There is a disconnect between privacy researchers and privacy implementers. For a few years now, the mission of my life was to close this gap and now I am in the finish line with Wasabi Wallet. And, if I am successful, this will be my last chance to write about this light and unchallenging, yet important topic.
The only Bitcoin anonymity techniques those came out of research and made their way to the Bitcoin main network are JoinMarket and Wasabi Wallet, however they did not gain much traction, compared to their centralized alternatives. Most users, in fact use centralized Bitcoin mixers to regain their privacy. This blog post is about them.
Thinking about it, isn’t it ironic that, over the past years I wrote about every Bitcoin privacy technique in existence, except the one that 99% of all users use?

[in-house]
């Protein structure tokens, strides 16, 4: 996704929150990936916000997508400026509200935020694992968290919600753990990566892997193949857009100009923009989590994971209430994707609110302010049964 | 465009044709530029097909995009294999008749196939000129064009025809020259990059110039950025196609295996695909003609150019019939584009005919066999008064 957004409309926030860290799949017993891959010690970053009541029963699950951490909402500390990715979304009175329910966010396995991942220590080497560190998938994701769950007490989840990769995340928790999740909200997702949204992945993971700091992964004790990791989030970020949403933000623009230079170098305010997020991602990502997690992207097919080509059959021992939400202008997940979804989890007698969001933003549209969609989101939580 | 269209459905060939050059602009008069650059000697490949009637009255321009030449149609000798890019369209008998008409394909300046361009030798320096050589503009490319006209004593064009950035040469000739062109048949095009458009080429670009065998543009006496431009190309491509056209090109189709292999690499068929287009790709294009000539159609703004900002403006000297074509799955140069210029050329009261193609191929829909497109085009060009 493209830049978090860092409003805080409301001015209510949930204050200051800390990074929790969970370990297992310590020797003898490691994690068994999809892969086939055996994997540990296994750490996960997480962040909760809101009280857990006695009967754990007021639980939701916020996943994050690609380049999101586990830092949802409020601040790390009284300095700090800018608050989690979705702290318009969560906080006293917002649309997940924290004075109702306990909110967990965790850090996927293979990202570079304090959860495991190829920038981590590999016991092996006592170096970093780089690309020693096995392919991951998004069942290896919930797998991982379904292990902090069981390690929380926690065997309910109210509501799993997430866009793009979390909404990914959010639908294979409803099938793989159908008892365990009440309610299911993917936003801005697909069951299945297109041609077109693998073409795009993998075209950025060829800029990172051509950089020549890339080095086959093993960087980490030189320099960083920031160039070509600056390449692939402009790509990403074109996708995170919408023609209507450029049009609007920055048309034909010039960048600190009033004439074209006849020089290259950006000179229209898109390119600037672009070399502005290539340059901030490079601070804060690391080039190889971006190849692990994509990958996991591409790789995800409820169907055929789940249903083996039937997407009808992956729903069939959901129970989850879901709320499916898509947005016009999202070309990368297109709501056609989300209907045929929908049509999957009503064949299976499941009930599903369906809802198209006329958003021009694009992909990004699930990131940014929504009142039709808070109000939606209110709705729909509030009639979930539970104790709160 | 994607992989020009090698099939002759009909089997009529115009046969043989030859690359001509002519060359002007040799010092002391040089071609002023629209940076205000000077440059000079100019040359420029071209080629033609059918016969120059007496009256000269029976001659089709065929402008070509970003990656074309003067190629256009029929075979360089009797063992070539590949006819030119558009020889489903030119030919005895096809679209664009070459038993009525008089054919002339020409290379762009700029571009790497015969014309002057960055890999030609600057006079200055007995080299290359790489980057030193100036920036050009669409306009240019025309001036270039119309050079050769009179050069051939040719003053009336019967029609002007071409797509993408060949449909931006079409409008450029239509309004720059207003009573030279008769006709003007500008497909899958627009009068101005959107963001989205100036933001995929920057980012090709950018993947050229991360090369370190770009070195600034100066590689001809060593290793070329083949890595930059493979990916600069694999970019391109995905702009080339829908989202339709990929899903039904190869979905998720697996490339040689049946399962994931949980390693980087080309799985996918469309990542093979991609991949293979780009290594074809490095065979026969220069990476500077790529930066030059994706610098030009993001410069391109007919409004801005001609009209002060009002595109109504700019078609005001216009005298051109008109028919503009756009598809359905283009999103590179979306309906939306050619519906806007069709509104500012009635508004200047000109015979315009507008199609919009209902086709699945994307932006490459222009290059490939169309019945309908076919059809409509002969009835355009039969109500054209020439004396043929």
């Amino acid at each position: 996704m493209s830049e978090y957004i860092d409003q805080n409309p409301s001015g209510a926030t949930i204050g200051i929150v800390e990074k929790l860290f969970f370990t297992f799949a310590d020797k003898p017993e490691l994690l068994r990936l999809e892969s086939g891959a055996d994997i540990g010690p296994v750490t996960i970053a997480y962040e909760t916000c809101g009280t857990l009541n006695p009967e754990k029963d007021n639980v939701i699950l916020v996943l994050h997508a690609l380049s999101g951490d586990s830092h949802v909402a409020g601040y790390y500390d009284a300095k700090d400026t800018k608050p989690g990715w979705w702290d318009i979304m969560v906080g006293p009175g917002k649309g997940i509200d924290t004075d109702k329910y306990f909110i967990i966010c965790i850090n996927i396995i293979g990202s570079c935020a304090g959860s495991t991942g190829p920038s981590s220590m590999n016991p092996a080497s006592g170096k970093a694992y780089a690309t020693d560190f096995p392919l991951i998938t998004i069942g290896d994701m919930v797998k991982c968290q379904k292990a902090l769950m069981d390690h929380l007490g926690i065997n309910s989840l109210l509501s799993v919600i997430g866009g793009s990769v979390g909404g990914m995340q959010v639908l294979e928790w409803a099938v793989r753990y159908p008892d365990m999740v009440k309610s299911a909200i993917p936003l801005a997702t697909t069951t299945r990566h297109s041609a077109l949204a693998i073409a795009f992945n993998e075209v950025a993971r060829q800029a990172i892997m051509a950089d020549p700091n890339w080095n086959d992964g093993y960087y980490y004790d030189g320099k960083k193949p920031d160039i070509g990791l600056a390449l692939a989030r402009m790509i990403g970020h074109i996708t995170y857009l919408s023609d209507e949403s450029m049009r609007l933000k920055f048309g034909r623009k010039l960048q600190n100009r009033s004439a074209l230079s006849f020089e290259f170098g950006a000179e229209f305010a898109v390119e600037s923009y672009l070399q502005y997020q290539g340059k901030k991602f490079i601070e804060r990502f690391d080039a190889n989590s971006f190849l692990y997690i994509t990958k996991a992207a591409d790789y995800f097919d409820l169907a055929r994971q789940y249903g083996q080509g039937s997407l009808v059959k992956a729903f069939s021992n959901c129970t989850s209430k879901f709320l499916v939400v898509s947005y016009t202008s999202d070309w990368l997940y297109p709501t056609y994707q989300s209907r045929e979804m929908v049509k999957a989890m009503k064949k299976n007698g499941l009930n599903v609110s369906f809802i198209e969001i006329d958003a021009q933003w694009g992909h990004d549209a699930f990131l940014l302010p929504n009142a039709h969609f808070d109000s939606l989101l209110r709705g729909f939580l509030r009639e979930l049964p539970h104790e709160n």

Issue 1: They Steal Your Coins
BitcoinFog is the longest running, most established Bitcoin mixer, yet gossips are they are selectively scamming their users. If you send a high enough amount to them, you will not see it again. This is not unique, Bitcoin mixers, similarly to DarkNet markets and Bitcoin exchanges are, from time to time exit scamming. This is the most apparent architectural weakness these traditional Bitcoin mixers have.
Issue 2: You have no privacy against them
I have a friend who runs a VPN company and advertises on his website that he is not logging. He told me in private that he is logging. When I tried to point out the hypocrisy in this, he said: everyone else does.
Traditional Bitcoin mixers are likely also logging. Not only if they are malicious (meaning: set up by a government agency,) but they have an incentive to log. Imagine if LE finds them, how much better position they are to bargain if they have logs, than without them? Of course there is no way to know who logs and who doesn’t. This is the second most important architectural weakness of them.
This is the reason why researchers, like me are not talking about them at all. Every anonymity technique starts with a trustless architecture. No compromise here.